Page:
Referring to FIG. 8, an apparatus for separating a wafer in accordance with example embodiments may include the tape structure 100 and a cutting unit 310. The cutting unit 310 may cut the wafer 200 to divide the wafer 200 into a plurality of semiconductor chips 202. As shown in FIG. 8, the cutting unit 310 may cut the wafer 200 from an upper surface of the wafer 200 to a point between an upper surface and a lower surface of the neutralizing layer 120 to prevent the neutralizing layer 120 from being entirely cut. The cutting unit 310 may include a diamond blade and/or other cutters capable of properly cutting the wafer 200.

Referring to FIG. 9, the apparatus may further include a separating unit 410. The separating unit 410 may separate the cut semiconductor chips 202 from the tape structure 100. In order to prevent static electricity from being generated, the separating unit 410 may be grounded. As the neutralizing layer 120 and the separating unit 410 may be grounded, the charges, which may be caused by static electricity generated when the semiconductor chips 202 are separated from the tape structure 100, may be neutralized to prevent deformation and breakage of the semiconductor chips 202. The separating unit 410 may include e.g., a suction collet, etc.

According to example embodiments, the tape structure may be grounded, so that static electricity may not affect an object fixed to the tape structure. As the tape structure may be used for fixing the wafer, the wafer may be protected from static electricity generated when the wafer is attached to or detached from the tape structure during a process for cutting the wafer.

According to example embodiments the neutralizing layer may be grounded so that static electricity, which may be generated when the object is attached to or separated from the tape structure, is not generated. As a result, the object may not be deformed and/or broken by the static electricity. For example, the tape structure may be grounded to neutralize the charges between the object and the tape structure. Also, the tape structure may be used by changing the structure of the tape, which may be attached to the object, without changing or supplementing processing equipment. Therefore, it may not be necessary to invest and change the additional equipment to prevent the generation of static electricity.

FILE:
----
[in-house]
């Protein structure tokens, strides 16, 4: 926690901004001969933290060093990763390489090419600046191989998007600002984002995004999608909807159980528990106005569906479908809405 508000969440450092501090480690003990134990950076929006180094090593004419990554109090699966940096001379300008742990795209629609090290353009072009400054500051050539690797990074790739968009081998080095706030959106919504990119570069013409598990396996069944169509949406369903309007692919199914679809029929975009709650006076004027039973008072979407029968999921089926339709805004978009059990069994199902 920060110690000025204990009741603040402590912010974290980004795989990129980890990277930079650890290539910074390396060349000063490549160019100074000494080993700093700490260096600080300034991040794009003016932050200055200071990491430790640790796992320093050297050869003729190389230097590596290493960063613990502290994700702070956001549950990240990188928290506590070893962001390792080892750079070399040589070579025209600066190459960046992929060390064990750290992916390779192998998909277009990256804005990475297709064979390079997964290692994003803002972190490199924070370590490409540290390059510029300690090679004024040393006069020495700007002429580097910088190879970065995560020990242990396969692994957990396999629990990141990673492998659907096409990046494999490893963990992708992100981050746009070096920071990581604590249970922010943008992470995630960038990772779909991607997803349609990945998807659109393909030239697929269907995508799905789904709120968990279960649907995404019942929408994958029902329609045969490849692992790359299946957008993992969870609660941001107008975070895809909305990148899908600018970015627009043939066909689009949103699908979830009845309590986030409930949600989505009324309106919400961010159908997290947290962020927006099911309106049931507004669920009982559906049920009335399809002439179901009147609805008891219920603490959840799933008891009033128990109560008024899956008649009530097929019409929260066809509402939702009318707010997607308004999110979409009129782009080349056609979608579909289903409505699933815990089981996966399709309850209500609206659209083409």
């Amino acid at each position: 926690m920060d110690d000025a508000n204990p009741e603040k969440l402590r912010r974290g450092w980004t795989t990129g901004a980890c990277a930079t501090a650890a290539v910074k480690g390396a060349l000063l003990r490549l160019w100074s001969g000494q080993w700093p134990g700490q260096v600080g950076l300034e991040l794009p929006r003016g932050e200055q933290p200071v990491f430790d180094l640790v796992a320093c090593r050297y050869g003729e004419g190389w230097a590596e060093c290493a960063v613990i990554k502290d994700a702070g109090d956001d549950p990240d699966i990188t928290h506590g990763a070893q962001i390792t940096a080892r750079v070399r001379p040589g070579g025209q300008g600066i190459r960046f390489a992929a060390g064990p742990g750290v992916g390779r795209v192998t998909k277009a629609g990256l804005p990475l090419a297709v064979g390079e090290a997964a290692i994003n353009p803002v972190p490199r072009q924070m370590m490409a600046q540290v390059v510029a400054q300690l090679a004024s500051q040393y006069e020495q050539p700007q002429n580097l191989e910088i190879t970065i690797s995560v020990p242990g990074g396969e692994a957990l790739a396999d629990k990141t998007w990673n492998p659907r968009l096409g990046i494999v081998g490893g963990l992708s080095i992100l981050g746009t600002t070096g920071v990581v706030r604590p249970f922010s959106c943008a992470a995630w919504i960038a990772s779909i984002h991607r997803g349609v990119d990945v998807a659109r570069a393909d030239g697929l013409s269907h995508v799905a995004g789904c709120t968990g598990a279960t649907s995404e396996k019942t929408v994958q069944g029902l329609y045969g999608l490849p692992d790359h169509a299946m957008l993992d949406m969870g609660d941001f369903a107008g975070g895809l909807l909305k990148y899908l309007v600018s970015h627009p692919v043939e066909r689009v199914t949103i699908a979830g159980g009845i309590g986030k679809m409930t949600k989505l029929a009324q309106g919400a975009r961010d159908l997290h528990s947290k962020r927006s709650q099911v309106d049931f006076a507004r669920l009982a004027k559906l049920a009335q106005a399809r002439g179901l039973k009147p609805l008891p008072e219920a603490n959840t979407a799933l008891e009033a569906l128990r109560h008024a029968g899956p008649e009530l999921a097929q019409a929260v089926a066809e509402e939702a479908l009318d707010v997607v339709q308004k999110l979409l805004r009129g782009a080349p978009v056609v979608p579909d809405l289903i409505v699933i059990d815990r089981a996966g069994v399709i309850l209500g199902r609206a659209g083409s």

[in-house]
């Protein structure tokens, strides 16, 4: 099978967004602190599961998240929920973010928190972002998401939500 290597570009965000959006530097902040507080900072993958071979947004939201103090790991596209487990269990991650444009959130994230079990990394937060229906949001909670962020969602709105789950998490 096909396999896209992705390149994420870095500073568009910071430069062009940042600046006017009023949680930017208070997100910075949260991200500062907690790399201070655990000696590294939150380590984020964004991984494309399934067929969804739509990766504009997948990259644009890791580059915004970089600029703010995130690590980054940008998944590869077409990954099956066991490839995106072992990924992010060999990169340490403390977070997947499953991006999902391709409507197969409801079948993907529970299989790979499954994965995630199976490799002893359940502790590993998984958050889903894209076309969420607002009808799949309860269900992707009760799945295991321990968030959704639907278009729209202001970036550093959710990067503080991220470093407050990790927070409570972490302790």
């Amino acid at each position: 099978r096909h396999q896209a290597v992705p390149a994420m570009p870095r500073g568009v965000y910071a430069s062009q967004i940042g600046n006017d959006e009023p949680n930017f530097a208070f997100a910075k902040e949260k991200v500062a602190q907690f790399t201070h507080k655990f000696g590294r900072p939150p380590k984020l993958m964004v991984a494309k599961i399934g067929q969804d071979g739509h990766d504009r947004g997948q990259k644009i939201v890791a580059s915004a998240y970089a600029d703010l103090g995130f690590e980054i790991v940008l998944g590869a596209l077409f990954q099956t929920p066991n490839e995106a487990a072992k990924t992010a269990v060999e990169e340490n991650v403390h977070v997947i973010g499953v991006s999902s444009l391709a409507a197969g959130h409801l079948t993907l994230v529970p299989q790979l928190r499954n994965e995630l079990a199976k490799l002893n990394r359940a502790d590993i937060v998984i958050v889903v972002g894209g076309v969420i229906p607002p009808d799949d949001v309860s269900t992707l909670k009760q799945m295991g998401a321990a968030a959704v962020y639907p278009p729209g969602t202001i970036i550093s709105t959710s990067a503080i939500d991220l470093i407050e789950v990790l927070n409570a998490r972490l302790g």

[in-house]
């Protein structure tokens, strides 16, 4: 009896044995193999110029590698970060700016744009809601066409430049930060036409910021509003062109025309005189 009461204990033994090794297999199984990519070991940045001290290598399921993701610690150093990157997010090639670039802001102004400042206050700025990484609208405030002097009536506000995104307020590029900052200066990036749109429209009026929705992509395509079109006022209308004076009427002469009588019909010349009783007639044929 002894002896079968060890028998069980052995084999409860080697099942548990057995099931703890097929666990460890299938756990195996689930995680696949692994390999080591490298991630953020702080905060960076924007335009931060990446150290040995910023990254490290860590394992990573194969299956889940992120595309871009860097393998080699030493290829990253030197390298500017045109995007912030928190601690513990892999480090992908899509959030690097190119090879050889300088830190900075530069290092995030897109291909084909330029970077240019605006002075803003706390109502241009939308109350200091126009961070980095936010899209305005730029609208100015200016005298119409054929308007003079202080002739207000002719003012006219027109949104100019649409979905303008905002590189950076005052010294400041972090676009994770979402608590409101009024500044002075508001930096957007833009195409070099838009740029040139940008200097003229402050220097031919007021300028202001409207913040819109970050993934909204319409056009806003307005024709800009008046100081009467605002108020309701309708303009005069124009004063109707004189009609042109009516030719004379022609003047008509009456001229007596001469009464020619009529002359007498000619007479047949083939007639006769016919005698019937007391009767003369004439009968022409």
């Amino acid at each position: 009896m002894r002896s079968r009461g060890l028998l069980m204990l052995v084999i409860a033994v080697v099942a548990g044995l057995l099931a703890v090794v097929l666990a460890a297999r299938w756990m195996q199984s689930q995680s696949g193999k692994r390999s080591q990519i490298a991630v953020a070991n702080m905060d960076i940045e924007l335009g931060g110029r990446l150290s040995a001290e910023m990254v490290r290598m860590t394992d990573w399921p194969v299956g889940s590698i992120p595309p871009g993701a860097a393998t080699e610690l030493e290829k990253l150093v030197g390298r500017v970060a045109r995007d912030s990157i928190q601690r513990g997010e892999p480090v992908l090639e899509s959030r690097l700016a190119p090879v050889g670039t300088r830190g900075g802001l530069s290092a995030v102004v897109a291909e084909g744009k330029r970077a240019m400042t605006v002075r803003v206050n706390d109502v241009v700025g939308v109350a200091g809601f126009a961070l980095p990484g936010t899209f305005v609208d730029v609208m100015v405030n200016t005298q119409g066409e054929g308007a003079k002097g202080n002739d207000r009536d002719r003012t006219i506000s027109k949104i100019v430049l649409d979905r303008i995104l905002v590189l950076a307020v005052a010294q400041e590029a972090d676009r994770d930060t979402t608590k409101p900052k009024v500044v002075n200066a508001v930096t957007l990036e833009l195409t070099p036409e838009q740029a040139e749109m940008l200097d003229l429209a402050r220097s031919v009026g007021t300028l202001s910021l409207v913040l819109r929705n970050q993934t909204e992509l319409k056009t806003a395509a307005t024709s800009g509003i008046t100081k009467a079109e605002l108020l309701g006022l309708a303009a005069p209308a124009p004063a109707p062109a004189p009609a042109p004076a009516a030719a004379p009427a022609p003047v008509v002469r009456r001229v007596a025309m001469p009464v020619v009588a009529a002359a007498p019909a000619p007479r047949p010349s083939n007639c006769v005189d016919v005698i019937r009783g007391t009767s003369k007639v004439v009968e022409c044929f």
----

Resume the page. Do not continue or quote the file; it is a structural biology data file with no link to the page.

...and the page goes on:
The foregoing is illustrative of example embodiments and is not to be construed as limiting thereof. Although a few example embodiments have been described, those skilled in the art will readily appreciate that many modifications are possible in example embodiments without materially departing from the novel teachings and advantages. Accordingly, all such modifications are intended to be included within the scope of this invention as defined in the claims. In the claims, means-plus-function clauses are intended to cover the structures described herein as performing the recited function, and not only structural equivalents but also equivalent structures. Therefore, it is to be understood that the foregoing is illustrative of various example embodiments and is not to be construed as limited to the specific embodiments disclosed, and that modifications to the disclosed embodiments, as well as other embodiments, are intended to be included within the scope of the appended claims.

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Referenced by
Citing PatentFiling datePublication dateApplicantTitle
US20130099394 *Apr 18, 2011Apr 25, 2013Nitto Denko CorporationFilm for back surface of flip-chip semiconductor
Classifications
U.S. Classification257/659, 438/464, 257/E23.018, 257/E23.055, 257/E21.514
International ClassificationH01L21/00, H01L23/552
Cooperative ClassificationY10T83/2074, H01L2221/68327, B32B2457/14, Y10T428/24851, H01L21/6836, Y10T428/2848, C09J2400/163, Y10T428/264, Y10T428/2804, B32B2311/00, H01L21/3043, B32B38/0004, B32B2319/00, B32B37/203, C09J7/0296, Y10T156/10, Y10T428/14, C09J2203/326, B32B2367/00, B32B2309/105
European ClassificationH01L21/304B, C09J7/02K9F, B32B37/20A, B32B38/00A, H01L21/683T2
Legal Events
DateCodeEventDescription
Sep 10, 2008ASAssignment
Owner name: SAMSUNG ELECTRONICS CO., LTD., KOREA, REPUBLIC OF
Free format text: ASSIGNMENT OF ASSIGNORS INTEREST;ASSIGNORS:LEE, CHANG-HOON;JEON, JONG-KEUN;LEE, YONG-JIN;AND OTHERS;REEL/FRAME:021575/0939;SIGNING DATES FROM 20080830 TO 20080908
Owner name: SAMSUNG ELECTRONICS CO., LTD., KOREA, REPUBLIC OF
Free format text: ASSIGNMENT OF ASSIGNORS INTEREST;ASSIGNORS:LEE, CHANG-HOON;JEON, JONG-KEUN;LEE, YONG-JIN;AND OTHERS;SIGNING DATES FROM 20080830 TO 20080908;REEL/FRAME:021575/0939
Oct 23, 2014FPAYFee payment
Year of fee payment: 4